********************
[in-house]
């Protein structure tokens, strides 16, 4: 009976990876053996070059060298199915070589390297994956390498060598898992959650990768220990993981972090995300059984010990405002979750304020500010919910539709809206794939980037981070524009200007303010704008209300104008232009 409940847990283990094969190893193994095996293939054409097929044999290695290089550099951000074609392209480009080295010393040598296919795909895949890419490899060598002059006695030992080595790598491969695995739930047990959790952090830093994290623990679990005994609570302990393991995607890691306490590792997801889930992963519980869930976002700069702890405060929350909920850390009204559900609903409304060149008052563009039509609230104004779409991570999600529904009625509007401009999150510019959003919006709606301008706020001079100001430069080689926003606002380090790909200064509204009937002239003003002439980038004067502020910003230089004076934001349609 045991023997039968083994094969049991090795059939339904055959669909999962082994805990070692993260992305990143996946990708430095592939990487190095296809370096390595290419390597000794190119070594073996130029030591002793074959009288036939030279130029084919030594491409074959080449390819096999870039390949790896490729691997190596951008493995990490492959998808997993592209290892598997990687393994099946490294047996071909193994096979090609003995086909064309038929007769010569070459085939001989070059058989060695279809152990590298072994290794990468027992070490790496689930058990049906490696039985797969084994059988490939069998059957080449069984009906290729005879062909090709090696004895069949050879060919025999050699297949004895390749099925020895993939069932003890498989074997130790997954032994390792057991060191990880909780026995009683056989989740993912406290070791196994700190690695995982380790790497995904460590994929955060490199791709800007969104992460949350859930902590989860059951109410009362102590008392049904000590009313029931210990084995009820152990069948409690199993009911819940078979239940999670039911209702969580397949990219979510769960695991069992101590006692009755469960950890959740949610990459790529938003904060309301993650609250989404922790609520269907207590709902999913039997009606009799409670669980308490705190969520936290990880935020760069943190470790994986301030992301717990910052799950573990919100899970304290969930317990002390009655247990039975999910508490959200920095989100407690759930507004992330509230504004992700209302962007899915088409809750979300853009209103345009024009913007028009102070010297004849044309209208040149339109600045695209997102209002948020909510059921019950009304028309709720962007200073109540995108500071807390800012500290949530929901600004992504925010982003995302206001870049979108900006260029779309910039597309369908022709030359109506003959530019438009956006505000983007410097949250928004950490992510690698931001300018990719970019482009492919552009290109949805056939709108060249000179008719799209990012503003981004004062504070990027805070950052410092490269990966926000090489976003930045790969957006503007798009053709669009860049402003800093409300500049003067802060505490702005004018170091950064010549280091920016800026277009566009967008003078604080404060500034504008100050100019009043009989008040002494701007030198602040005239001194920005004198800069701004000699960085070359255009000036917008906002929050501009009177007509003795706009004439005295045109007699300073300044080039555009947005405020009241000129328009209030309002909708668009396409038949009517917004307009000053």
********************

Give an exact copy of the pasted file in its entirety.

[in-house]
């Protein structure tokens, strides 16, 4: 009976990876053996070059060298199915070589390297994956390498060598898992959650990768220990993981972090995300059984010990405002979750304020500010919910539709809206794939980037981070524009200007303010704008209300104008232009 409940847990283990094969190893193994095996293939054409097929044999290695290089550099951000074609392209480009080295010393040598296919795909895949890419490899060598002059006695030992080595790598491969695995739930047990959790952090830093994290623990679990005994609570302990393991995607890691306490590792997801889930992963519980869930976002700069702890405060929350909920850390009204559900609903409304060149008052563009039509609230104004779409991570999600529904009625509007401009999150510019959003919006709606301008706020001079100001430069080689926003606002380090790909200064509204009937002239003003002439980038004067502020910003230089004076934001349609 045991023997039968083994094969049991090795059939339904055959669909999962082994805990070692993260992305990143996946990708430095592939990487190095296809370096390595290419390597000794190119070594073996130029030591002793074959009288036939030279130029084919030594491409074959080449390819096999870039390949790896490729691997190596951008493995990490492959998808997993592209290892598997990687393994099946490294047996071909193994096979090609003995086909064309038929007769010569070459085939001989070059058989060695279809152990590298072994290794990468027992070490790496689930058990049906490696039985797969084994059988490939069998059957080449069984009906290729005879062909090709090696004895069949050879060919025999050699297949004895390749099925020895993939069932003890498989074997130790997954032994390792057991060191990880909780026995009683056989989740993912406290070791196994700190690695995982380790790497995904460590994929955060490199791709800007969104992460949350859930902590989860059951109410009362102590008392049904000590009313029931210990084995009820152990069948409690199993009911819940078979239940999670039911209702969580397949990219979510769960695991069992101590006692009755469960950890959740949610990459790529938003904060309301993650609250989404922790609520269907207590709902999913039997009606009799409670669980308490705190969520936290990880935020760069943190470790994986301030992301717990910052799950573990919100899970304290969930317990002390009655247990039975999910508490959200920095989100407690759930507004992330509230504004992700209302962007899915088409809750979300853009209103345009024009913007028009102070010297004849044309209208040149339109600045695209997102209002948020909510059921019950009304028309709720962007200073109540995108500071807390800012500290949530929901600004992504925010982003995302206001870049979108900006260029779309910039597309369908022709030359109506003959530019438009956006505000983007410097949250928004950490992510690698931001300018990719970019482009492919552009290109949805056939709108060249000179008719799209990012503003981004004062504070990027805070950052410092490269990966926000090489976003930045790969957006503007798009053709669009860049402003800093409300500049003067802060505490702005004018170091950064010549280091920016800026277009566009967008003078604080404060500034504008100050100019009043009989008040002494701007030198602040005239001194920005004198800069701004000699960085070359255009000036917008906002929050501009009177007509003795706009004439005295045109007699300073300044080039555009947005405020009241000129328009209030309002909708668009396409038949009517917004307009000053």